And then longer range forecasts, which require interpretive skills and some amount of risk/assumptions to develop a point of view?

Maybe you could dedicate one member of the gang to longer range forecasts that allow us to look at how the weather might evolve out the next 7-10 days?

Otherwise, why wouldn't we just read the feed from the boys in Sterling that comes out every 4 hours?

Posted by: DHinDC | December 23, 2009 10:04 PM | Report abuse

Steve, agree generally though I think there is a danger in grouping every possibility into the same boat. Many events around here that "go bad" do so quickly and it's apparent they will. This one had numerous things going for it whether or not the models "saw" the solution outside 3-4 days. A seasoned model watcher knows their biases and can "predict" with some accuracy how they will correct themselves as an event approaches. I do recall some rather absolute comments that there was very little chance this would come together at the beginning of the week...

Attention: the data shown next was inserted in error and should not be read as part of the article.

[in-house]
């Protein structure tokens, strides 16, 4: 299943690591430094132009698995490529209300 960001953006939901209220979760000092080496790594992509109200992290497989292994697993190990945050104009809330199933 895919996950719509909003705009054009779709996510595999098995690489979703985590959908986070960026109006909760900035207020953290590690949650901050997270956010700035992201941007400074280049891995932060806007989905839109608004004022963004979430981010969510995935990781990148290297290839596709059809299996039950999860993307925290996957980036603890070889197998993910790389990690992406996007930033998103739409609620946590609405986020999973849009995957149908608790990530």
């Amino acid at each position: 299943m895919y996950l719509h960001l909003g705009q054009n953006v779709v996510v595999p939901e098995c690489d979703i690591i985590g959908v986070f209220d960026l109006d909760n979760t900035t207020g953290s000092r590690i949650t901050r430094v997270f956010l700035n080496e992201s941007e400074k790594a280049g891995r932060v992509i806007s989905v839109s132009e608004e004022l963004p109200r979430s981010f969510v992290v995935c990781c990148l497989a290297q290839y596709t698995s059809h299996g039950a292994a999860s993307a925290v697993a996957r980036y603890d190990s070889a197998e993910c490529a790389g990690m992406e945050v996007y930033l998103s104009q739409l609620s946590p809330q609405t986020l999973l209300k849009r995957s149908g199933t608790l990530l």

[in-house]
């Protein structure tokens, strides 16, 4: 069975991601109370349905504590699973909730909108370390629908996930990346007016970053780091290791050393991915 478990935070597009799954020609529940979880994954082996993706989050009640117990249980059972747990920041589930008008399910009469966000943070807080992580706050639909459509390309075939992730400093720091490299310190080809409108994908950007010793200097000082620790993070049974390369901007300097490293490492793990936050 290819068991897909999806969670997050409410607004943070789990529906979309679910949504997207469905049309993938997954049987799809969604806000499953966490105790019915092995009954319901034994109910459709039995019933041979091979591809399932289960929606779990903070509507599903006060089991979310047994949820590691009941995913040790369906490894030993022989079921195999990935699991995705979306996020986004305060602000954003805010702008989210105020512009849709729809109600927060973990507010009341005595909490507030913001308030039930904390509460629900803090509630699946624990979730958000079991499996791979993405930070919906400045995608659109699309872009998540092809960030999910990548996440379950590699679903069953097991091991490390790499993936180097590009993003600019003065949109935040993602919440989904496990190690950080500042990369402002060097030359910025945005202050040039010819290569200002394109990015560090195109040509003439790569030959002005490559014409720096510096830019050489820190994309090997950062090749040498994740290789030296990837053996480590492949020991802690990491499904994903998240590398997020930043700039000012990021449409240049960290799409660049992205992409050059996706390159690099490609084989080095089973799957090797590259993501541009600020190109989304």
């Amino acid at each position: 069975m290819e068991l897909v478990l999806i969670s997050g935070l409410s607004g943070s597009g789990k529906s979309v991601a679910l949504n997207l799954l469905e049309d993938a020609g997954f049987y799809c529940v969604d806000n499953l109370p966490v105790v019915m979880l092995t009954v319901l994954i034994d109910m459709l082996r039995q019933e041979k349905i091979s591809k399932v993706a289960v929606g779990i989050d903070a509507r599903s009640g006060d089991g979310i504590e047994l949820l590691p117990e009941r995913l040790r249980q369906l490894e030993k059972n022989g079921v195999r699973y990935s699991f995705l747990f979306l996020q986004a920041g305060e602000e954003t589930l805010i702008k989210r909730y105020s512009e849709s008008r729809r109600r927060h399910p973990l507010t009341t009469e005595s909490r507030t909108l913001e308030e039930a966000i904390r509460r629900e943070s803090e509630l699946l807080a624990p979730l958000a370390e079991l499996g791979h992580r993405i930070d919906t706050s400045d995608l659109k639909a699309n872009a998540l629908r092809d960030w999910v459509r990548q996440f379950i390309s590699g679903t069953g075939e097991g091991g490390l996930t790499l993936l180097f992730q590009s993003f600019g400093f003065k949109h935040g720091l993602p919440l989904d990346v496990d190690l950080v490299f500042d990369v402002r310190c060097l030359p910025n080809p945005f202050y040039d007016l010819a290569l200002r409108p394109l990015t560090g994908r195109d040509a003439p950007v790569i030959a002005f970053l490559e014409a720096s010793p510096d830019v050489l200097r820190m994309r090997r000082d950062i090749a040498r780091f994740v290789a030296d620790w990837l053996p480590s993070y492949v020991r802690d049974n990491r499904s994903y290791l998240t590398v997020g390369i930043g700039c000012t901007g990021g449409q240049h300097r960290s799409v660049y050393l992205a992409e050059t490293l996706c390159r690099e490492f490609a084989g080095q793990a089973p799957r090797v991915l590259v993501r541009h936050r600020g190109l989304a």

To me, a large number of avid CWG readers can understand when there is historical potential it may not pan out -- I guess it comes down to figuring out the best way to present that when it's not a forecast. I can certainly understand a media org not jumping all over ever threat because many do not come to pass.

Posted by: Ian-CapitalWeatherGang | December 23, 2009 10:12 PM | Report abuse